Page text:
One of Eastern Africa’s lesser known destinations, Eritrea lies sandwiched between the azure waters of the Red Sea and the contrasting cultural landscapes of Sudan, Ethiopia and Djibouti. Blessed with a historic pedigree that can trace its origins back to some of the oldest hominids ever found, Eritrea is also believed to be the location of the fabled land of Punt that the Egyptians first mentioned in the 25th century BC. Part of the once great trading kingdom of the Aksumite Empire, today it is home to a rich multi-ethnic mix of cultures and traditions that include no fewer than nine national languages and nine recognised ethnic groups.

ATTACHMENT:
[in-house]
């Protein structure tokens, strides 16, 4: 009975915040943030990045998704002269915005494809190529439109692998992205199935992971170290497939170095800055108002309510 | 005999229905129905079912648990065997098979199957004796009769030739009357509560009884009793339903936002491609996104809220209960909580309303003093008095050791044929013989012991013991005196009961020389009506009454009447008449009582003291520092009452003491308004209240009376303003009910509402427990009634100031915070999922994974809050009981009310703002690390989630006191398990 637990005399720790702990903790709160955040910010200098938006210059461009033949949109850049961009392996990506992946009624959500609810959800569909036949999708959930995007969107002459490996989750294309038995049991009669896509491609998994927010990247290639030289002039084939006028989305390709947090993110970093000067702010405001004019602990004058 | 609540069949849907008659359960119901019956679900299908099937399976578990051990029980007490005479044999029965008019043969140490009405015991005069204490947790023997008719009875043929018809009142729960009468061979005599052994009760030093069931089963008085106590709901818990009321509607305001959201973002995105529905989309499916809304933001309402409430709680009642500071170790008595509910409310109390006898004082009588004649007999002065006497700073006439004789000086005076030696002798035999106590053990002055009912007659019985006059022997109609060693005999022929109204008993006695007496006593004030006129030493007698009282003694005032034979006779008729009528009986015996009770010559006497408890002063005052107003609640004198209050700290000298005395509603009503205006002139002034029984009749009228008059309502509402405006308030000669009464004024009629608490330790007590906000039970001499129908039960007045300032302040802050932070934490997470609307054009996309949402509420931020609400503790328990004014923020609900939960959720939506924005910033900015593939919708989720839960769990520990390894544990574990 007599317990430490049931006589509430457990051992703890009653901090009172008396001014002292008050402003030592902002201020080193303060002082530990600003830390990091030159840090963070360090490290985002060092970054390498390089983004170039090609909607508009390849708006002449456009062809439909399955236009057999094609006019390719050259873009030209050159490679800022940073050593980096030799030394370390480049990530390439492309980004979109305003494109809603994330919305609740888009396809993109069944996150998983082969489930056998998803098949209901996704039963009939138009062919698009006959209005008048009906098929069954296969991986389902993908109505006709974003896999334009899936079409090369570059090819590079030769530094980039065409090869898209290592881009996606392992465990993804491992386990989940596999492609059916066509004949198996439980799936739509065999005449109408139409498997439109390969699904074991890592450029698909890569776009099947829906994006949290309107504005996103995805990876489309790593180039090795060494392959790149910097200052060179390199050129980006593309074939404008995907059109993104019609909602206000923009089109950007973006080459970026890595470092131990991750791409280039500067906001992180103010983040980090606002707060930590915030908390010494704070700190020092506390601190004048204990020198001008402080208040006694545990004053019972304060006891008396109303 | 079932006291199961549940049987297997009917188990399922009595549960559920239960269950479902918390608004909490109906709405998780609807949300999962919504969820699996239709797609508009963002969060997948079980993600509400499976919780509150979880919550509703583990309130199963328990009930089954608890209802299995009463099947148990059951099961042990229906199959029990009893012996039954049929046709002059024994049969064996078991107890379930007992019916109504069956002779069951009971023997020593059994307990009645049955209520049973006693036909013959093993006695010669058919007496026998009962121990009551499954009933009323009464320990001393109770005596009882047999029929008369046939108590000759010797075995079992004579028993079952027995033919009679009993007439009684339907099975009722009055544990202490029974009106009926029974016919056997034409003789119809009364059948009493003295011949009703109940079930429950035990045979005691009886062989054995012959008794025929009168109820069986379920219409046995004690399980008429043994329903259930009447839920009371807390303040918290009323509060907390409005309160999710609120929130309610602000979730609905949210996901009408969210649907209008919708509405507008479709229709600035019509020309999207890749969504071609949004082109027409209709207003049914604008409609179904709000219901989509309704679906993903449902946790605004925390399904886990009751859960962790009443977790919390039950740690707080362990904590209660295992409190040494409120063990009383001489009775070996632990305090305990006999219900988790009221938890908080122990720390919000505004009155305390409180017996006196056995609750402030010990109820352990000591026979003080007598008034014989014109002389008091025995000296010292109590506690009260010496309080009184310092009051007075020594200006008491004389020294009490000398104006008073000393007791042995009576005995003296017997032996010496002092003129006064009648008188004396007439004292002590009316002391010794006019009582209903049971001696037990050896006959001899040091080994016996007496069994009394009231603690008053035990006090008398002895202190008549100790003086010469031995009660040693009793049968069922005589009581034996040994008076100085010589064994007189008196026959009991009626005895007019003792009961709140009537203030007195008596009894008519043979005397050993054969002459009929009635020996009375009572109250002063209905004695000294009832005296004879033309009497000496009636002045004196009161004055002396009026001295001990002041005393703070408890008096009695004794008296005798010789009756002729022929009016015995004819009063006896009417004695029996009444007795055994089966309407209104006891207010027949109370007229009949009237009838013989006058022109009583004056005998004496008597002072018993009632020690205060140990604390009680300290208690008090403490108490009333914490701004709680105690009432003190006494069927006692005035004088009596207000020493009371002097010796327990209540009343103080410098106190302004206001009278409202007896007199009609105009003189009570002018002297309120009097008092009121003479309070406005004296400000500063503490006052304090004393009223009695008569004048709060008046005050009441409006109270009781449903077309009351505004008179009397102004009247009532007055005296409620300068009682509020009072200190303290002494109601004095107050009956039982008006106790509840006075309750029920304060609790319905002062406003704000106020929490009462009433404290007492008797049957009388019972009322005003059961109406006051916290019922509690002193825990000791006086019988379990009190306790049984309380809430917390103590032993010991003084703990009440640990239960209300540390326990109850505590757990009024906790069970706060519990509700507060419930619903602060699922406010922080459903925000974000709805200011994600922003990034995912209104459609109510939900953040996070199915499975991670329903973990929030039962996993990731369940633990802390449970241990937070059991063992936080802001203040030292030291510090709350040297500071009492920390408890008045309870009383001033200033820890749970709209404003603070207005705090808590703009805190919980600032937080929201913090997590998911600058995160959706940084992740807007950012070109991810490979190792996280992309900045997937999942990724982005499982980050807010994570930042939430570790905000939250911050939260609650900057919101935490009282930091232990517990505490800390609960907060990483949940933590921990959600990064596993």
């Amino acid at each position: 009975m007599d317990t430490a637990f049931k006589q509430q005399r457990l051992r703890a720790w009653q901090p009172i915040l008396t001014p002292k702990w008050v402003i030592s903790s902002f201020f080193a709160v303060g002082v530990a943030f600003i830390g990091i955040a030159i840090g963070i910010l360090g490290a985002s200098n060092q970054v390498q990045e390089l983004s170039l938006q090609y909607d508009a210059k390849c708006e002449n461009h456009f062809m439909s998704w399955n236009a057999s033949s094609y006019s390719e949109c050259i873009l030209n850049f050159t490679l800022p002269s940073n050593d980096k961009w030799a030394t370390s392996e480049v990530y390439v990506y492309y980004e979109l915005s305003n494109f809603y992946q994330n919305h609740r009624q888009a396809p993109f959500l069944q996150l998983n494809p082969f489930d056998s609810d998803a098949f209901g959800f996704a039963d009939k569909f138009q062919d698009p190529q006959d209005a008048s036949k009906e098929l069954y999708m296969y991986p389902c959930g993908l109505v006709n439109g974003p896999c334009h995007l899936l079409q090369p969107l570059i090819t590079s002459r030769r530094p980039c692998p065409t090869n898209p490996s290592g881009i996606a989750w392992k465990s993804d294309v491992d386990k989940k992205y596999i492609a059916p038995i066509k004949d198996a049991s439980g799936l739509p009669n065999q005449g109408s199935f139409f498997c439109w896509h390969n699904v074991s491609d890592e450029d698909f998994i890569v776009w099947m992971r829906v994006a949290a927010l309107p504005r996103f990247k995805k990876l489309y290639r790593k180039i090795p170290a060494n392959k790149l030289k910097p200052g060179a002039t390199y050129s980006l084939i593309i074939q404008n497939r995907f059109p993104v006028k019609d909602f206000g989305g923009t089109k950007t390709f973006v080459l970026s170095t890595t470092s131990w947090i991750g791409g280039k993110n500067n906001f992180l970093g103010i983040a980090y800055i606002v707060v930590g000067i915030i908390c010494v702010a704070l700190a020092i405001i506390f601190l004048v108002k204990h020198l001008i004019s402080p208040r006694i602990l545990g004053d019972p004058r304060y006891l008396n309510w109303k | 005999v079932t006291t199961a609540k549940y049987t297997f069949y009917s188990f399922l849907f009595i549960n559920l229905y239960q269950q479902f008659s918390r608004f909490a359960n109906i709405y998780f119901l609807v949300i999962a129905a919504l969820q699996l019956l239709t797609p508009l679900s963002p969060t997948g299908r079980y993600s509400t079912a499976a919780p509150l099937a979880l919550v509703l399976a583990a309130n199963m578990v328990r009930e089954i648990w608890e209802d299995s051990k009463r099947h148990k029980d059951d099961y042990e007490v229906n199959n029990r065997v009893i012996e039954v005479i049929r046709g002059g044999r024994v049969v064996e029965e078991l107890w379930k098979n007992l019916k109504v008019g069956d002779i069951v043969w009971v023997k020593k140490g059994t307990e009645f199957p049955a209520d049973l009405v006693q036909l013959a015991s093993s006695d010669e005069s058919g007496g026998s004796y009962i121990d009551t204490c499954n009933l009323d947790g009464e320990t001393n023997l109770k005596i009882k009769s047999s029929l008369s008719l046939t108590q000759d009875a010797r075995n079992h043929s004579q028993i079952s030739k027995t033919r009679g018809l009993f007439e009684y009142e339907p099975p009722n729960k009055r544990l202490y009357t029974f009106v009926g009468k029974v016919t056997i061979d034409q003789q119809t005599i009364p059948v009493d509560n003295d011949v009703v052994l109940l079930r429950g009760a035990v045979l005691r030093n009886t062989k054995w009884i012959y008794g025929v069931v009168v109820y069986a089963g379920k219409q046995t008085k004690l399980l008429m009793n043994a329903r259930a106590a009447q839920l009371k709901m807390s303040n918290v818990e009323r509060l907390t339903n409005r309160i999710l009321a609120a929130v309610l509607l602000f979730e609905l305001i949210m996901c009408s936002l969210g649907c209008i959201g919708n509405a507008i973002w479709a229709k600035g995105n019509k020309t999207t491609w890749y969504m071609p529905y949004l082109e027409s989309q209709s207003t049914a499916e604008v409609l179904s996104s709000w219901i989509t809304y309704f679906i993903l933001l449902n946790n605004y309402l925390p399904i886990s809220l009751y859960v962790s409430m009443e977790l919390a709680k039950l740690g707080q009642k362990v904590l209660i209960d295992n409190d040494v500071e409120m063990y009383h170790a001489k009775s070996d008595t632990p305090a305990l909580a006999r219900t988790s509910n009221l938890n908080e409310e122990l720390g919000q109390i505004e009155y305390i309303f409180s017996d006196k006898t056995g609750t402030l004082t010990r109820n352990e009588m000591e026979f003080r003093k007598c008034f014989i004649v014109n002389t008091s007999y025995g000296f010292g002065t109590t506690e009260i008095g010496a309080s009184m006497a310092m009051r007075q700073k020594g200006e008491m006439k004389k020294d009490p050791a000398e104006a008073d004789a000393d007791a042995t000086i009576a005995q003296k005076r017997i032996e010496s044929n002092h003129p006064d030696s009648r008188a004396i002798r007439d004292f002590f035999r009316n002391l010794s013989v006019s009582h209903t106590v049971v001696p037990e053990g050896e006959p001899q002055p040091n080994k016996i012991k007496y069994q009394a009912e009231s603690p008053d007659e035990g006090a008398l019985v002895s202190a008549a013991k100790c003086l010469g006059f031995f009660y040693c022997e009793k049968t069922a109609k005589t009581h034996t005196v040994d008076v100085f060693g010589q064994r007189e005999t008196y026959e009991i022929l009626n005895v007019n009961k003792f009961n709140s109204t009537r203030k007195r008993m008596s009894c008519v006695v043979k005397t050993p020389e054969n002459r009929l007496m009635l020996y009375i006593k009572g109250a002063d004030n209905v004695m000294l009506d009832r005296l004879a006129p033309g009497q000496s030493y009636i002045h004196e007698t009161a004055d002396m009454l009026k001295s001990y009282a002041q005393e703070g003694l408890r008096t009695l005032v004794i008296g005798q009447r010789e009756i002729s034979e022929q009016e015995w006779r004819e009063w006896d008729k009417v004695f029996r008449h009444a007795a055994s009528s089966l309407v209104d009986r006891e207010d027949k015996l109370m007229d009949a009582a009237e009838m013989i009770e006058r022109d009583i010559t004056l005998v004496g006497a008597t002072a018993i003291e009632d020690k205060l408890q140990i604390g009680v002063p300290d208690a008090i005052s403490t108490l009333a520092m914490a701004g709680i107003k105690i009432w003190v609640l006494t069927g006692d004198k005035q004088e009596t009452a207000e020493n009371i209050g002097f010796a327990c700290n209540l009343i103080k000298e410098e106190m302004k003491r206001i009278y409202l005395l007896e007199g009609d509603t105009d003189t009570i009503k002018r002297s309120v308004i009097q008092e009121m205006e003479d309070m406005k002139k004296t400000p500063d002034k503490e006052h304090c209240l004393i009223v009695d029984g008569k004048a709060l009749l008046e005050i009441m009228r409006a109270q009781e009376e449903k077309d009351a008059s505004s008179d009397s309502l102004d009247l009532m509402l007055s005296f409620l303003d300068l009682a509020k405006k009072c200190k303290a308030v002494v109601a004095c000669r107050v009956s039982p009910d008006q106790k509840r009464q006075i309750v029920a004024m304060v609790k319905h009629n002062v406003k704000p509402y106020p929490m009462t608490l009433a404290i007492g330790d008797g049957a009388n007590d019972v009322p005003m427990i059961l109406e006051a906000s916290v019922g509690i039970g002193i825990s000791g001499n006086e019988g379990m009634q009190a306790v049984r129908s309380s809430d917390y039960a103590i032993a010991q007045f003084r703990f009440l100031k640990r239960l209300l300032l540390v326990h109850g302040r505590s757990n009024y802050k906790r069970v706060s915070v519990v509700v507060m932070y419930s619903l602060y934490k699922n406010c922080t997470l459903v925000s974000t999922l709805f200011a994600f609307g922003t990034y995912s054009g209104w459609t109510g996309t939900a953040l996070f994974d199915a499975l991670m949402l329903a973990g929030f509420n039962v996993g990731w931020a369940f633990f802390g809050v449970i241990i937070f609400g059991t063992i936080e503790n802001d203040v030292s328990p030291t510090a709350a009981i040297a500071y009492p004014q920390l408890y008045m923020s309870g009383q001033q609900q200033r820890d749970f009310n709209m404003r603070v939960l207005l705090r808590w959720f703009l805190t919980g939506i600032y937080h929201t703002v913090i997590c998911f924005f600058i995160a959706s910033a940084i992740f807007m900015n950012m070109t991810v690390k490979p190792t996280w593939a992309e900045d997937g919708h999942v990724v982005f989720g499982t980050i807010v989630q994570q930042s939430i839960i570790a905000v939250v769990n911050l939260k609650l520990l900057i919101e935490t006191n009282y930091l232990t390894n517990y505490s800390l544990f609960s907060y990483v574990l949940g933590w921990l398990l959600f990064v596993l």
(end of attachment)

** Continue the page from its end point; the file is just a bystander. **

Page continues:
Bisected by a branch of the East African Rift, the country encompasses fertile, cool highlands, arid coastal plains and the rich fishing grounds of the Dahlak Archipelago, which forms part of the Dahlak Marine National Park. Its abundant wildlife features spotted hyena, rare African bush elephants, olive baboons and some 560 species of birds, whilst its coastal waters lay claim to whale sharks, dugongs and mantas. A cultural melting pot and a former Italian colony, Eritrea’s long struggle for independence from neighbouring Ethiopia left behind a legacy of political and economic stagnation that has gone some way to keeping the country off the tourist radar and refreshingly undeveloped for so long.
Small by African standards, but endowed with an incredible bounty of natural and cultural highlights, Eritrea presents an Africa of breathtaking beauty and forgotten adventure.